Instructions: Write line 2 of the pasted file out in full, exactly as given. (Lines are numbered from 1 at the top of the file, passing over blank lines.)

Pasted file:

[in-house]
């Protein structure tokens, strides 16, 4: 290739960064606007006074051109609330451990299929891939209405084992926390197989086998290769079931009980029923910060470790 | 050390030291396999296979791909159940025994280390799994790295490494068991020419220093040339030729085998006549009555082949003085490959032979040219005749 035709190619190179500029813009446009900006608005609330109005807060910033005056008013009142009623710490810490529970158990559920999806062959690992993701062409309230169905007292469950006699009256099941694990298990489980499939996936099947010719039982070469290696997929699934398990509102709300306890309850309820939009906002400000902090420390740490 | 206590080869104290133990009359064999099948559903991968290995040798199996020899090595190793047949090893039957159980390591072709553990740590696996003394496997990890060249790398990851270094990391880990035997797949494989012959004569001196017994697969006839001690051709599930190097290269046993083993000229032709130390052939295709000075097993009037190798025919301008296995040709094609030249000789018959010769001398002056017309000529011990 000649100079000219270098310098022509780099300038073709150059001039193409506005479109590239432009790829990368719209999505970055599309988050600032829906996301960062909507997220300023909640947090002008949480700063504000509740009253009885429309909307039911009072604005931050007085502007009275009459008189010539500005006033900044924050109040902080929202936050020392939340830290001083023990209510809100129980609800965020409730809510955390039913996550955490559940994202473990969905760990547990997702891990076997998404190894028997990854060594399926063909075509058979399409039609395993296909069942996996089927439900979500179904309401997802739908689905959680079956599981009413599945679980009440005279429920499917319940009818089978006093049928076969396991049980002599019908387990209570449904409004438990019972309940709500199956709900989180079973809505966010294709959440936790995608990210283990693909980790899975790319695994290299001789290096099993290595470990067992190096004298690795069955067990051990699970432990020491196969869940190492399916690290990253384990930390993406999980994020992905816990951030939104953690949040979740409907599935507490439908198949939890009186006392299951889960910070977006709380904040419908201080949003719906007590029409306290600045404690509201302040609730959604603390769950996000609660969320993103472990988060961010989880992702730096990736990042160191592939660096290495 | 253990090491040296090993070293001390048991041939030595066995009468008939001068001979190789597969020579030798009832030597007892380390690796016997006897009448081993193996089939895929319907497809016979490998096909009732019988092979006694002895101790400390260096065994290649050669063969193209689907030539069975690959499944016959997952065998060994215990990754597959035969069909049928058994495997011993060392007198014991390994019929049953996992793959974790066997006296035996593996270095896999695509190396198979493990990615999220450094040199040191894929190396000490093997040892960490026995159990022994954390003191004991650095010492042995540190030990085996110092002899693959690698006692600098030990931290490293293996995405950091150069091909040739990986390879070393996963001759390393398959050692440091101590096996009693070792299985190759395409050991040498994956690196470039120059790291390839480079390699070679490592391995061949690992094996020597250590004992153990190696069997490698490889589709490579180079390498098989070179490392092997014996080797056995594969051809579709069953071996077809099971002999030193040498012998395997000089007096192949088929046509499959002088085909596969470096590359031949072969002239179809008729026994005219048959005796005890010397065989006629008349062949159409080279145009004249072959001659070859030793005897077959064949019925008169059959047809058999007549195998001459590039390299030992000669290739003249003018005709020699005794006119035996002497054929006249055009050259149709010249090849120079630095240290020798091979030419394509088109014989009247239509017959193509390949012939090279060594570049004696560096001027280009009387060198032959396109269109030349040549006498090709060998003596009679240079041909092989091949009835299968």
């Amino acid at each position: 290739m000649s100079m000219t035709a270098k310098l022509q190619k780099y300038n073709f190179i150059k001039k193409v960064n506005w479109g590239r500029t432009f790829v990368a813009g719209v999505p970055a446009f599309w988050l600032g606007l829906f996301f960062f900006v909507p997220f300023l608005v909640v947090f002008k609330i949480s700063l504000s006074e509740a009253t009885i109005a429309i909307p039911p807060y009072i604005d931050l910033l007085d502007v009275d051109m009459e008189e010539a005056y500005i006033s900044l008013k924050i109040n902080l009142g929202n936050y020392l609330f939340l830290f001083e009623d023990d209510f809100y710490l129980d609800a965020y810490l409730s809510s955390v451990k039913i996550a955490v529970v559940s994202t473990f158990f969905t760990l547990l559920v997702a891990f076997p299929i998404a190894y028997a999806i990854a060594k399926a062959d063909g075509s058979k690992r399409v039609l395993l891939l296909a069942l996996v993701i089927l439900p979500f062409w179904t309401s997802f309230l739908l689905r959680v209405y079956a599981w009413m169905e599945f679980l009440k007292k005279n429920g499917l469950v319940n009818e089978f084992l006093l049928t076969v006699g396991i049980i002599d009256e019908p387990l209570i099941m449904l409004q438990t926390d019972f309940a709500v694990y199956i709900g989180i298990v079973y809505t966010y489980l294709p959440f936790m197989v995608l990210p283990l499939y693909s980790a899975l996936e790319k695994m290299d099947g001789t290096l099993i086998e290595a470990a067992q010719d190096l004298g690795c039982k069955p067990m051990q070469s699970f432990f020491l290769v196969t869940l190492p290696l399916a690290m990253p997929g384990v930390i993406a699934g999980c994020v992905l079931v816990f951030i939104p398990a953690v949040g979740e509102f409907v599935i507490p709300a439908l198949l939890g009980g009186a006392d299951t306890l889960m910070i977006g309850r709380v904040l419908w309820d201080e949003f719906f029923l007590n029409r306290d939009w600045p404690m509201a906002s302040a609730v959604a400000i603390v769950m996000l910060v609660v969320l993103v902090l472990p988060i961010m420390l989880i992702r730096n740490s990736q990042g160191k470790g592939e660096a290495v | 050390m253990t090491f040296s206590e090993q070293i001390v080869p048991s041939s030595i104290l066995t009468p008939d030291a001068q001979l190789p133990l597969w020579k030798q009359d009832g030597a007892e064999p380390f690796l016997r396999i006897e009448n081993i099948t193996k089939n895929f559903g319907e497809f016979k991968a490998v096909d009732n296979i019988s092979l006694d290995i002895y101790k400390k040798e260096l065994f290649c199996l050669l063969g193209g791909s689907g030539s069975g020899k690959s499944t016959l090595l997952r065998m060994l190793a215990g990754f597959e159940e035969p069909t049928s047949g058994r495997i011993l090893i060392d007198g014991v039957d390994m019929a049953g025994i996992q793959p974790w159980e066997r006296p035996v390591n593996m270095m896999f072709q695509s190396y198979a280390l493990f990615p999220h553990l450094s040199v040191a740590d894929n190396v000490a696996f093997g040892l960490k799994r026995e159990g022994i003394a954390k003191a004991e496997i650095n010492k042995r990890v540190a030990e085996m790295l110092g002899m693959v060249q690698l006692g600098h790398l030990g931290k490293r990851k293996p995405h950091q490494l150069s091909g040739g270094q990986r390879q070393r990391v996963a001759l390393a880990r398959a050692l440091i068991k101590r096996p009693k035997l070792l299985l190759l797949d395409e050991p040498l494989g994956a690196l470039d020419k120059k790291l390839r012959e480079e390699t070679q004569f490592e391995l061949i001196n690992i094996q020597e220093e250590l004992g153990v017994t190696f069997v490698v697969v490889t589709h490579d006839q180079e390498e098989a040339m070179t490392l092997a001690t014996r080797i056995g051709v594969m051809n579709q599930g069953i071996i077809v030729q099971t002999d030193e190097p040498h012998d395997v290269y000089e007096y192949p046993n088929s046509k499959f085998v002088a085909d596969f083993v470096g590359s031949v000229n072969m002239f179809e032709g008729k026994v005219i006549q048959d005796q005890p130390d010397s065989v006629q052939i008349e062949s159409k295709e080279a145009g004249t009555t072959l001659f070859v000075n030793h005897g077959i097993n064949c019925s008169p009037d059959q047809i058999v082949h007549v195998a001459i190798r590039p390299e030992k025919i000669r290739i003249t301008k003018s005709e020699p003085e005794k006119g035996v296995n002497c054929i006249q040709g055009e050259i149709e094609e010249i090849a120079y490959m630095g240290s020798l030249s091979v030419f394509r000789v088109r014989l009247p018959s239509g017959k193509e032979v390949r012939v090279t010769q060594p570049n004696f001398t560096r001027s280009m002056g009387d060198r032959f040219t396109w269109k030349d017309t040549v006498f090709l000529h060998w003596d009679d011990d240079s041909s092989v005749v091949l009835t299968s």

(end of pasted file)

């Protein structure tokens, strides 16, 4: 290739960064606007006074051109609330451990299929891939209405084992926390197989086998290769079931009980029923910060470790 | 050390030291396999296979791909159940025994280390799994790295490494068991020419220093040339030729085998006549009555082949003085490959032979040219005749 035709190619190179500029813009446009900006608005609330109005807060910033005056008013009142009623710490810490529970158990559920999806062959690992993701062409309230169905007292469950006699009256099941694990298990489980499939996936099947010719039982070469290696997929699934398990509102709300306890309850309820939009906002400000902090420390740490 | 206590080869104290133990009359064999099948559903991968290995040798199996020899090595190793047949090893039957159980390591072709553990740590696996003394496997990890060249790398990851270094990391880990035997797949494989012959004569001196017994697969006839001690051709599930190097290269046993083993000229032709130390052939295709000075097993009037190798025919301008296995040709094609030249000789018959010769001398002056017309000529011990 000649100079000219270098310098022509780099300038073709150059001039193409506005479109590239432009790829990368719209999505970055599309988050600032829906996301960062909507997220300023909640947090002008949480700063504000509740009253009885429309909307039911009072604005931050007085502007009275009459008189010539500005006033900044924050109040902080929202936050020392939340830290001083023990209510809100129980609800965020409730809510955390039913996550955490559940994202473990969905760990547990997702891990076997998404190894028997990854060594399926063909075509058979399409039609395993296909069942996996089927439900979500179904309401997802739908689905959680079956599981009413599945679980009440005279429920499917319940009818089978006093049928076969396991049980002599019908387990209570449904409004438990019972309940709500199956709900989180079973809505966010294709959440936790995608990210283990693909980790899975790319695994290299001789290096099993290595470990067992190096004298690795069955067990051990699970432990020491196969869940190492399916690290990253384990930390993406999980994020992905816990951030939104953690949040979740409907599935507490439908198949939890009186006392299951889960910070977006709380904040419908201080949003719906007590029409306290600045404690509201302040609730959604603390769950996000609660969320993103472990988060961010989880992702730096990736990042160191592939660096290495 | 253990090491040296090993070293001390048991041939030595066995009468008939001068001979190789597969020579030798009832030597007892380390690796016997006897009448081993193996089939895929319907497809016979490998096909009732019988092979006694002895101790400390260096065994290649050669063969193209689907030539069975690959499944016959997952065998060994215990990754597959035969069909049928058994495997011993060392007198014991390994019929049953996992793959974790066997006296035996593996270095896999695509190396198979493990990615999220450094040199040191894929190396000490093997040892960490026995159990022994954390003191004991650095010492042995540190030990085996110092002899693959690698006692600098030990931290490293293996995405950091150069091909040739990986390879070393996963001759390393398959050692440091101590096996009693070792299985190759395409050991040498994956690196470039120059790291390839480079390699070679490592391995061949690992094996020597250590004992153990190696069997490698490889589709490579180079390498098989070179490392092997014996080797056995594969051809579709069953071996077809099971002999030193040498012998395997000089007096192949088929046509499959002088085909596969470096590359031949072969002239179809008729026994005219048959005796005890010397065989006629008349062949159409080279145009004249072959001659070859030793005897077959064949019925008169059959047809058999007549195998001459590039390299030992000669290739003249003018005709020699005794006119035996002497054929006249055009050259149709010249090849120079630095240290020798091979030419394509088109014989009247239509017959193509390949012939090279060594570049004696560096001027280009009387060198032959396109269109030349040549006498090709060998003596009679240079041909092989091949009835299968």